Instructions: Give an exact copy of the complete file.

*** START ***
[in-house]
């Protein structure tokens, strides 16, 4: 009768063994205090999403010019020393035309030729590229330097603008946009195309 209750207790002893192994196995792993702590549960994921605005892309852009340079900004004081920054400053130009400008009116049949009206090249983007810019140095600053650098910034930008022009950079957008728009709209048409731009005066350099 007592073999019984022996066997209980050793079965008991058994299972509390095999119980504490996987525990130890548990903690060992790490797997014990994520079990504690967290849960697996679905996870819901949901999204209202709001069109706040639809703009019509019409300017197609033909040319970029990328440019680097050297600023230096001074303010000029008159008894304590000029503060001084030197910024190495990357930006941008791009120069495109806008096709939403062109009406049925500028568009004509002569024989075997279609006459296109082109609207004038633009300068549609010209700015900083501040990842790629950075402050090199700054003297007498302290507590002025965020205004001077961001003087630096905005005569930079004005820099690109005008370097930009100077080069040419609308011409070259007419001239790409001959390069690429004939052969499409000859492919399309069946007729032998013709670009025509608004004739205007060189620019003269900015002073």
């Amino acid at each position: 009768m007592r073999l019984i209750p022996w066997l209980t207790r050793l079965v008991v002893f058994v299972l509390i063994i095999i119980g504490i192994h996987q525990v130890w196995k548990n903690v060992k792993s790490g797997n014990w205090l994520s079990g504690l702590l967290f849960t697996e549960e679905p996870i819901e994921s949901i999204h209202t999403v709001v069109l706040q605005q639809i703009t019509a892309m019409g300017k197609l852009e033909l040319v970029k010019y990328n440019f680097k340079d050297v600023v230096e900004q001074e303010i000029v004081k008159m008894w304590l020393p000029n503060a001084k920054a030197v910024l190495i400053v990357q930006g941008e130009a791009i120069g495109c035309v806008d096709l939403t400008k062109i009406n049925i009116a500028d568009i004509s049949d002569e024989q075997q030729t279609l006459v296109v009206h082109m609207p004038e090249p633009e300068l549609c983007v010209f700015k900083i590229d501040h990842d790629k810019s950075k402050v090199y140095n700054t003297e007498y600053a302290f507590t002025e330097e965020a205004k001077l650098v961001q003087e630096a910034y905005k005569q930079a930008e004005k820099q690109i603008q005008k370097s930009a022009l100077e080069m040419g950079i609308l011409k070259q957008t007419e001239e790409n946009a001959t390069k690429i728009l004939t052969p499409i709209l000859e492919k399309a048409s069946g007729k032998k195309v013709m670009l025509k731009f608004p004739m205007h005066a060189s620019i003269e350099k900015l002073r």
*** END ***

[in-house]
């Protein structure tokens, strides 16, 4: 009768063994205090999403010019020393035309030729590229330097603008946009195309 209750207790002893192994196995792993702590549960994921605005892309852009340079900004004081920054400053130009400008009116049949009206090249983007810019140095600053650098910034930008022009950079957008728009709209048409731009005066350099 007592073999019984022996066997209980050793079965008991058994299972509390095999119980504490996987525990130890548990903690060992790490797997014990994520079990504690967290849960697996679905996870819901949901999204209202709001069109706040639809703009019509019409300017197609033909040319970029990328440019680097050297600023230096001074303010000029008159008894304590000029503060001084030197910024190495990357930006941008791009120069495109806008096709939403062109009406049925500028568009004509002569024989075997279609006459296109082109609207004038633009300068549609010209700015900083501040990842790629950075402050090199700054003297007498302290507590002025965020205004001077961001003087630096905005005569930079004005820099690109005008370097930009100077080069040419609308011409070259007419001239790409001959390069690429004939052969499409000859492919399309069946007729032998013709670009025509608004004739205007060189620019003269900015002073």
């Amino acid at each position: 009768m007592r073999l019984i209750p022996w066997l209980t207790r050793l079965v008991v002893f058994v299972l509390i063994i095999i119980g504490i192994h996987q525990v130890w196995k548990n903690v060992k792993s790490g797997n014990w205090l994520s079990g504690l702590l967290f849960t697996e549960e679905p996870i819901e994921s949901i999204h209202t999403v709001v069109l706040q605005q639809i703009t019509a892309m019409g300017k197609l852009e033909l040319v970029k010019y990328n440019f680097k340079d050297v600023v230096e900004q001074e303010i000029v004081k008159m008894w304590l020393p000029n503060a001084k920054a030197v910024l190495i400053v990357q930006g941008e130009a791009i120069g495109c035309v806008d096709l939403t400008k062109i009406n049925i009116a500028d568009i004509s049949d002569e024989q075997q030729t279609l006459v296109v009206h082109m609207p004038e090249p633009e300068l549609c983007v010209f700015k900083i590229d501040h990842d790629k810019s950075k402050v090199y140095n700054t003297e007498y600053a302290f507590t002025e330097e965020a205004k001077l650098v961001q003087e630096a910034y905005k005569q930079a930008e004005k820099q690109i603008q005008k370097s930009a022009l100077e080069m040419g950079i609308l011409k070259q957008t007419e001239e790409n946009a001959t390069k690429i728009l004939t052969p499409i709209l000859e492919k399309a048409s069946g007729k032998k195309v013709m670009l025509k731009f608004p004739m205007h005066a060189s620019i003269e350099k900015l002073r």